So it is just a matter of time before the US large-cap stocks roll over, breakdown, and start a new bear market.

As of Friday, July 9 we’ve seen the stock market momentum show signs of a short squeeze, and also that the majority of market participants are in a panic running to buy stocks. In fact, the NYSE volume ratio shows that there are 18 shares being purchased to every 1 being sold on Friday. I consider a ratio over three to be an extreme level, meaning 18 is signaling a potential significant turning point in stocks in the coming week.

SP500 & VIX Weekly Comparison Chart

If you take a look at the chart below you can see where I feel the stock market is currently trading in terms of its 2007 to 2008 market top. The volatility index is also showing similar patterns to what we saw before the 2008 bear market.

Based on the current price action of the S&P 500 index and the volatility index it appears that a sharp decline in shares is likely to unfold in the coming weeks.


SP500 & Bond Price Comparison – Bonds rally before/lead Bear Markets

Take a look at the chart below. The red line is the price of US bonds. The black candlestick chart is the S&P 500 index which is the US large-cap stocks. As you can see the price of bonds start to rally way before the US stock market rolls over and sells off.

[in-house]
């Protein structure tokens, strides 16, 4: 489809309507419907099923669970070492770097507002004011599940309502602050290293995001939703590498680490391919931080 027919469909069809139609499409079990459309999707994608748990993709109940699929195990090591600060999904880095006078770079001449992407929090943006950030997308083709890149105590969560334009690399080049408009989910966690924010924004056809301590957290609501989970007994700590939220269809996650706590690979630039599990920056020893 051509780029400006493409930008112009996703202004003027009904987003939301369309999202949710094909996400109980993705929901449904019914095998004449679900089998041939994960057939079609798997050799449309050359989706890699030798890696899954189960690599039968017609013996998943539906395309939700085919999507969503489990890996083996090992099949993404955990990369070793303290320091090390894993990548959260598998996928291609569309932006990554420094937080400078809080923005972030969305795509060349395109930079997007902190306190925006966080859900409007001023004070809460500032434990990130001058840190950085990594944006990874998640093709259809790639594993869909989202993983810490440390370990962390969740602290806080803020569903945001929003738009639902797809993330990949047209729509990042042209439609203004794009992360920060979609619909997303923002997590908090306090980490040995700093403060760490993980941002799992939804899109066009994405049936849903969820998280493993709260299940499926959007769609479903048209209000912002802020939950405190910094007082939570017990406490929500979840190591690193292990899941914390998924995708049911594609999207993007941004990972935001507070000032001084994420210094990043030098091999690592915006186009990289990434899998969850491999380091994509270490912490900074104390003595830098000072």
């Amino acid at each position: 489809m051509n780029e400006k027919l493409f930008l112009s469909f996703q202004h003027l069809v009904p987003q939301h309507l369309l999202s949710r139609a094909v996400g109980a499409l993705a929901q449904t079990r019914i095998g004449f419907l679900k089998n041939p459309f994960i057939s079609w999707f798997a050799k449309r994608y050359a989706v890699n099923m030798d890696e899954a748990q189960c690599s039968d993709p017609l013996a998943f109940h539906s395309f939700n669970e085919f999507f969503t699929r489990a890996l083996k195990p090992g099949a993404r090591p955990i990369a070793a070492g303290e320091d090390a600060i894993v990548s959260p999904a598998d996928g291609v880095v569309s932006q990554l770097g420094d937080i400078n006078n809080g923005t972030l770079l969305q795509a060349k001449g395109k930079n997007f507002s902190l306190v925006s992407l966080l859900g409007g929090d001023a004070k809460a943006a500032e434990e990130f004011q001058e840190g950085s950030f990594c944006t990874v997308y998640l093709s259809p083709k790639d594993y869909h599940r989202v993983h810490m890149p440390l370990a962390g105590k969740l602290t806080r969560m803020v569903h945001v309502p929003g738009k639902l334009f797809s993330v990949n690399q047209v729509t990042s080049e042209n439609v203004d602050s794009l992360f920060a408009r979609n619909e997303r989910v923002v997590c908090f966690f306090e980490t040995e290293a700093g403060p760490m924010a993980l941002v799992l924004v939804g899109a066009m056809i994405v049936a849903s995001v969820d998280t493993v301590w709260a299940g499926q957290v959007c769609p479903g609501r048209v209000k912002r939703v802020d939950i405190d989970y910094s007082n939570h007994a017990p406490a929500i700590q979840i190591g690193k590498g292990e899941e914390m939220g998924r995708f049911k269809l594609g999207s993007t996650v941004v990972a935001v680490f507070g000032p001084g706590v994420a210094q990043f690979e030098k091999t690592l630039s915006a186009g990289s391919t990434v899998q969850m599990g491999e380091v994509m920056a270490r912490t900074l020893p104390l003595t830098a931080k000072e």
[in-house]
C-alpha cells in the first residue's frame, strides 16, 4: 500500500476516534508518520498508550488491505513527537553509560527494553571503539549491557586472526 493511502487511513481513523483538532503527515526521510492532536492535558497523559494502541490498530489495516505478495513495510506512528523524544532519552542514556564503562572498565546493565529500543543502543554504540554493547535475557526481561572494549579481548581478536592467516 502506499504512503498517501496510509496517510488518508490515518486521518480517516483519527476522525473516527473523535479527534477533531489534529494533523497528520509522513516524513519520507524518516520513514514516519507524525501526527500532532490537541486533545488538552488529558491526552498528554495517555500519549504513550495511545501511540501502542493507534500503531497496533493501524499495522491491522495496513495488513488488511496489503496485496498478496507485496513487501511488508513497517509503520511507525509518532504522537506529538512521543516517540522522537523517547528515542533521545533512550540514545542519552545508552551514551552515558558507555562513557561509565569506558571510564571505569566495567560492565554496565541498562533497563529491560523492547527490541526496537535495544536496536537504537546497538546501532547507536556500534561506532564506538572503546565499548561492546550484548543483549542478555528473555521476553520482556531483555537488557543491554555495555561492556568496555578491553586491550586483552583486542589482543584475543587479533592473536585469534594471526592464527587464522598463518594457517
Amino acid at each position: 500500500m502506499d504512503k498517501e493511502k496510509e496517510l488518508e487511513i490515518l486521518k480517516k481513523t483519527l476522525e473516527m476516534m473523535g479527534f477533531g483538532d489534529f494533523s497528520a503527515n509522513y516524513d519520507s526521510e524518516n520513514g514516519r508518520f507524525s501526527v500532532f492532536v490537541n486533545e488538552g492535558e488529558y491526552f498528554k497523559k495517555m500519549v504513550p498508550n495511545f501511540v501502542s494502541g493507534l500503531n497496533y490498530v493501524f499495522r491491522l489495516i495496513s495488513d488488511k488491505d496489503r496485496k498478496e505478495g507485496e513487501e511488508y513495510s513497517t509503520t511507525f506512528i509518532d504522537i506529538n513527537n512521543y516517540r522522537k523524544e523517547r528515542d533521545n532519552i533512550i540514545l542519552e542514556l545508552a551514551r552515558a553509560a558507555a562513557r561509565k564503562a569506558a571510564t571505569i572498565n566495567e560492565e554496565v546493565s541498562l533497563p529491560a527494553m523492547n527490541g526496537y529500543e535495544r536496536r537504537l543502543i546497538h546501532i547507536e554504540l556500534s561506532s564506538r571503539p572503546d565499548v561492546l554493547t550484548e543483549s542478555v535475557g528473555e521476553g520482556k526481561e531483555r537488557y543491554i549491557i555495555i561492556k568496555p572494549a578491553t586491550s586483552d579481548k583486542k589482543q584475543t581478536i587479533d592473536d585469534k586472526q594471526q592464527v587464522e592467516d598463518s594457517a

Why does this happen? I believe that the smart money is rotating their money slowly out of equities and into bonds in anticipation of the bear market collapse. Bonds act as a safe haven during times of weakness in both the economy and stock market.

US equities still have a long way to fall before they are technically in a confirmed bear market.

The recent rally in bonds is just the beginning for what is to happen.


The Trigger/Event/Tipping Point for A Global Equities Crash

In a recent article called “Deutsche Bank to initiate the next financial crisis”, I wrote about how Deutsche Bank is going down the exact same road as Lehman Brothers. In short, both stocks are declining in a similar fashion in terms of share price.

But here is the kicker… If you thought Lehman Brothers was bad you haven’t seen anything yet.

The big differences this time around with the banking crisis is that this is 40 times larger than Lehman Brothers and will directly affect almost all key countries and banks around the world. And this time, countries are in far worse shape financially than they were in 2008 during the Lehman Brothers bankruptcy.


My Concluding Thoughts:

In short, the US stock market is trying to hold up and convince investors everything is fine. While stocks are testing all-time highs I know as a technical analyst that the market is much weaker than it appears.

A lot of things are coming together to form a major market top but like all previous stock market tops, they require a lot of time to mature before they breakdown and new nominal highs are normal to see.